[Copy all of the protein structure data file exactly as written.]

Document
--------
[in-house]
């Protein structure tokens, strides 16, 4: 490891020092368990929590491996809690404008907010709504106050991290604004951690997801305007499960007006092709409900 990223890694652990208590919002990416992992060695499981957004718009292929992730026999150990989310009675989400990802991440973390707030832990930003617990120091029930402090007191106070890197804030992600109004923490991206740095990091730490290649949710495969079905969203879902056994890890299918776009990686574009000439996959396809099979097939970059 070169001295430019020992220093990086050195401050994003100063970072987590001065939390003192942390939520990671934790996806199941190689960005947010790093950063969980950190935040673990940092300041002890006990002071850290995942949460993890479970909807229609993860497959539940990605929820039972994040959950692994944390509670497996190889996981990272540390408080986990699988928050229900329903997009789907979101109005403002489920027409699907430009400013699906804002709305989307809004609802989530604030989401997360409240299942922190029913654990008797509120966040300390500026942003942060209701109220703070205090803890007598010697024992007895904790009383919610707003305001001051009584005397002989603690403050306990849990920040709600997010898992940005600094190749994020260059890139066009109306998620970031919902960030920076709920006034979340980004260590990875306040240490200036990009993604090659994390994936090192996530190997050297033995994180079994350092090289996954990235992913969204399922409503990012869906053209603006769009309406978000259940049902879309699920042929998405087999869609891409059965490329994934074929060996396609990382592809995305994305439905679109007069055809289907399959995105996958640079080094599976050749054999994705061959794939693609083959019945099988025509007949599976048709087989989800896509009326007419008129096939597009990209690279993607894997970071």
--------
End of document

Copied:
[in-house]
């Protein structure tokens, strides 16, 4: 490891020092368990929590491996809690404008907010709504106050991290604004951690997801305007499960007006092709409900 990223890694652990208590919002990416992992060695499981957004718009292929992730026999150990989310009675989400990802991440973390707030832990930003617990120091029930402090007191106070890197804030992600109004923490991206740095990091730490290649949710495969079905969203879902056994890890299918776009990686574009000439996959396809099979097939970059 070169001295430019020992220093990086050195401050994003100063970072987590001065939390003192942390939520990671934790996806199941190689960005947010790093950063969980950190935040673990940092300041002890006990002071850290995942949460993890479970909807229609993860497959539940990605929820039972994040959950692994944390509670497996190889996981990272540390408080986990699988928050229900329903997009789907979101109005403002489920027409699907430009400013699906804002709305989307809004609802989530604030989401997360409240299942922190029913654990008797509120966040300390500026942003942060209701109220703070205090803890007598010697024992007895904790009383919610707003305001001051009584005397002989603690403050306990849990920040709600997010898992940005600094190749994020260059890139066009109306998620970031919902960030920076709920006034979340980004260590990875306040240490200036990009993604090659994390994936090192996530190997050297033995994180079994350092090289996954990235992913969204399922409503990012869906053209603006769009309406978000259940049902879309699920042929998405087999869609891409059965490329994934074929060996396609990382592809995305994305439905679109007069055809289907399959995105996958640079080094599976050749054999994705061959794939693609083959019945099988025509007949599976048709087989989800896509009326007419008129096939597009990209690279993607894997970071």